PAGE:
skip to main content

Title: A Framework for Objective Evaluation of Handheld Robotic Surgical Tools Against Patient Needs
Surgeons are human: their best possible performance is limited by their neurophysiology. What if an inoperable patient’s condition demands surgical treatment that exceeds such human performance limits? Can precision surgical robots help surgeons surpass such fundamental human neurophysiological limits? This article employs the Steering law to proposes a quantitative framework and benchmark tasks to evaluate the feasibility of a handheld surgical tool for meeting the quantified speed and accuracy requirements of a clinical need in non-contact interactions that exceed human limitations. Example use cases of such interactions in common surgical scenarios are presented. Preliminary results from a straight-line tracking task with and without computer assistance demonstrate the proposed framework in the context of falling short of a clinical speed/accuracy need. The framework is then used to articulate specifications for additional technology candidates to successfully exceed the speed and accuracy characteristics of the modality used.  more » « less
Award ID(s):
Author(s) / Creator(s):
; ;
Date Published:
Journal Name:
2022 Design of Medical Devices Conference
Page Range / eLocation ID:
Medium: X
Sponsoring Org:
National Science Foundation
More Like this
  1. Kidney cancer is a kind of high mortality cancer because of the difficulty in early diagnosis and the high metastatic dissemination in treatments. The surgical resection of tumors is the most effective treatment for renal cancer patients. However, precise assessment of tumor margins is a challenge during surgical resection. The objective of this study is to demonstrate an optical imaging tool in precisely distinguishing kidney tumor borders and identifying tumor zones from normal tissues to assist surgeons in accurately resecting tumors from kidneys during the surgery. 30 samples from six human kidneys were imaged using polarization-sensitive optical coherence tomography (PS-OCT). Cross-sectional, enface, and spatial information of kidney samples were obtained for microenvironment reconstruction. Polarization parameters (phase retardation, optic axis direction, and degree of polarization uniformity (DOPU) and Stokes parameters (Q, U, and V) were utilized for multiparameter analysis. To verify the detection accuracy of PS-OCT, H&E histology staining and dice-coefficient were utilized to quantify the performance of PS-OCT in identifying tumor borders and regions. In this study, tumor borders were clearly identified by PS-OCT imaging, which outperformed the conventional intensity-based OCT. With H&E histological staining as golden standard, PS-OCT precisely identified the tumor regions and tissue distributions at different locations and different depths based on polarization and Stokes parameters. Compared to the traditional attenuation coefficient quantification method, PS-OCT demonstrated enhanced contrast of tissue characteristics between normal and cancerous tissues due to the birefringence effects. Our results demonstrated that PS-OCT was promising to provide imaging guidance for the surgical resection of kidney tumors and had the potential to be used for other human kidney surgeries in clinics such as renal biopsy.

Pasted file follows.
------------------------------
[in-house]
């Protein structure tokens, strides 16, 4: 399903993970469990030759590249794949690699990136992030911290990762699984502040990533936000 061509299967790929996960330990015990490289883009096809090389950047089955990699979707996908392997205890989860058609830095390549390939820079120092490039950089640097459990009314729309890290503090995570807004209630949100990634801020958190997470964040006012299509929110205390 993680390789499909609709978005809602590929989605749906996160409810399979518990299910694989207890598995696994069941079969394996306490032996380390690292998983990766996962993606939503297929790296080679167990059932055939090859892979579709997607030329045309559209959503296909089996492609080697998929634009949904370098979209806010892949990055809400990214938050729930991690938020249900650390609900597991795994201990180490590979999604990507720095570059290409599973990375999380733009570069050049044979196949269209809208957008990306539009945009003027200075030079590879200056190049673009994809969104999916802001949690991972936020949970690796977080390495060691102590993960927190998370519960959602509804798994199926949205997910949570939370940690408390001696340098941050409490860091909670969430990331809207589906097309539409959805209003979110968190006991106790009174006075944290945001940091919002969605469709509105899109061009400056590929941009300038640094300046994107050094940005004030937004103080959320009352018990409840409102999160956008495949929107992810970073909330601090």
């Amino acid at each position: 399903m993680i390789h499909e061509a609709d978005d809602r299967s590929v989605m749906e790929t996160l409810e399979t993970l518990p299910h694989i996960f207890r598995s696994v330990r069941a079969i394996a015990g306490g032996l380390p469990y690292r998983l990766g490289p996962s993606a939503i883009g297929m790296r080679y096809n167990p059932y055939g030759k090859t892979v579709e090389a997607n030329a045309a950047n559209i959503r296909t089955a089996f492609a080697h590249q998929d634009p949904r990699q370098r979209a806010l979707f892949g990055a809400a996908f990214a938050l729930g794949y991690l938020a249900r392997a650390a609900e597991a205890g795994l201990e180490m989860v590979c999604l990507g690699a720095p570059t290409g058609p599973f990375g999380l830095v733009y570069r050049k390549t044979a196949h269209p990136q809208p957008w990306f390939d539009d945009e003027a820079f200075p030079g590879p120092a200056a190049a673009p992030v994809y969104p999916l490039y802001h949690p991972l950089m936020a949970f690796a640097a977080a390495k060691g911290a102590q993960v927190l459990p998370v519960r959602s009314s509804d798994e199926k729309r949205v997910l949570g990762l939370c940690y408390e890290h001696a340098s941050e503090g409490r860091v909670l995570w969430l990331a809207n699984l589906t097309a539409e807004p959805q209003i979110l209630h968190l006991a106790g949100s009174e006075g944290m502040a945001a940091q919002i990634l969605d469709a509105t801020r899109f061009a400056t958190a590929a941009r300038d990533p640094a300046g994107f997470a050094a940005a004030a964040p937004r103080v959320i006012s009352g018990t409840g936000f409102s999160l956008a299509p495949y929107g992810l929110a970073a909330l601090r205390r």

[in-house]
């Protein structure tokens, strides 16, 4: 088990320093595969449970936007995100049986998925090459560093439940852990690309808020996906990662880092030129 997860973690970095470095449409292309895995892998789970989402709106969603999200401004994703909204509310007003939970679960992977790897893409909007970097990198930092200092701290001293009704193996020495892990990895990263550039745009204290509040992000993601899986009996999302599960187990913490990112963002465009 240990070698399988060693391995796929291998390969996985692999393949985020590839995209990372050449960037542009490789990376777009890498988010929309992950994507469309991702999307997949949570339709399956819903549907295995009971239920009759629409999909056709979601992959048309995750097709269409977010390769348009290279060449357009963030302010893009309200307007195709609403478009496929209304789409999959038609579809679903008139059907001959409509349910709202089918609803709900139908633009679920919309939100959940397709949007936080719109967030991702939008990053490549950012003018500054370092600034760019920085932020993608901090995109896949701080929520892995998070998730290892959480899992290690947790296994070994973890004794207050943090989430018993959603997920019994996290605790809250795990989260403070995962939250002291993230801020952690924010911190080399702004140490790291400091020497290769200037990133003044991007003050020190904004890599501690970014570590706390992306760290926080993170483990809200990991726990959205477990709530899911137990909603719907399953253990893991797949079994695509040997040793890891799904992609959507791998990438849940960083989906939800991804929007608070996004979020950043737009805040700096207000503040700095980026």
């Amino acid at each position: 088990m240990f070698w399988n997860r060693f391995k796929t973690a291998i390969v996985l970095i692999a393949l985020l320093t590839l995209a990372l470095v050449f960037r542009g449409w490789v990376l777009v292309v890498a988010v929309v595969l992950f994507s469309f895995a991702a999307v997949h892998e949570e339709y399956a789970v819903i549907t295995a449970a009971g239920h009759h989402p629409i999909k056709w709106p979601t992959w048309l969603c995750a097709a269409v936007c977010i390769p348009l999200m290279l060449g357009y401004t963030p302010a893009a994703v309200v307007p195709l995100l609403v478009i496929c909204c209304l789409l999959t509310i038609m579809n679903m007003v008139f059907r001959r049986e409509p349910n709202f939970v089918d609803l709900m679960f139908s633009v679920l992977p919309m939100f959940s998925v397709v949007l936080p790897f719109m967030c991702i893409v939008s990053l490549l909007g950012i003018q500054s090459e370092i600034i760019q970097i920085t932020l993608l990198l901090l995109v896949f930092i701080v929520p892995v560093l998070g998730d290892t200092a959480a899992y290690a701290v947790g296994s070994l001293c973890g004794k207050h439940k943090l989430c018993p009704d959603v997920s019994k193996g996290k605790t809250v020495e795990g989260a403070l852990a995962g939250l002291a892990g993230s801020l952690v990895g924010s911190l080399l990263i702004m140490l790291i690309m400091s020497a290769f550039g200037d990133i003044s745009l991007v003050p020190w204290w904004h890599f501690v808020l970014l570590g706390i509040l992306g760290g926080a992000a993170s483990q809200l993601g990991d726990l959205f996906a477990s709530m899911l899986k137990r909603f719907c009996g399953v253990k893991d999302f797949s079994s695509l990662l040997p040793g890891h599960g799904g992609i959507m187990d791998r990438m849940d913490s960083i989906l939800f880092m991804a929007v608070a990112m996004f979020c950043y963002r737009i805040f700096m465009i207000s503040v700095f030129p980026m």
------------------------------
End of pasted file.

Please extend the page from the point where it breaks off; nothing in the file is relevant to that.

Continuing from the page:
more » « less
  2. Abstract

    Iatrogenic nerve injuries contribute significantly to postoperative morbidity across various surgical disciplines and occur in approximately 500,000 cases annually in the US alone. Currently, there are no clinically adopted means to intraoperatively visualize nerves beyond the surgeon’s visual assessment. Here, we report a label-free method for nerve detection using diffuse reflectance spectroscopy (DRS). Starting with an in vivo rat model, fiber- and imaging-based DRS independently identified similar wavelengths that provided optimal contrast for nerve identification with an accuracy of 92%. Optical property measurements of rat and human cadaver tissues verify that the source of contrast between nerve and surrounding tissues is largely due to higher scattering in nerve and differences in oxygenated hemoglobin content. Clinical feasibility was demonstrated in patients undergoing thyroidectomies using both probe-based and imaging-based approaches where the nerve were identified with 91% accuracy. Based on our preliminary results, DRS has the potential to both provide surgeons with a label-free, intraoperative means of nerve visualization and reduce the incidence of iatrogenic nerve injuries along with its detrimental complications.

    more » « less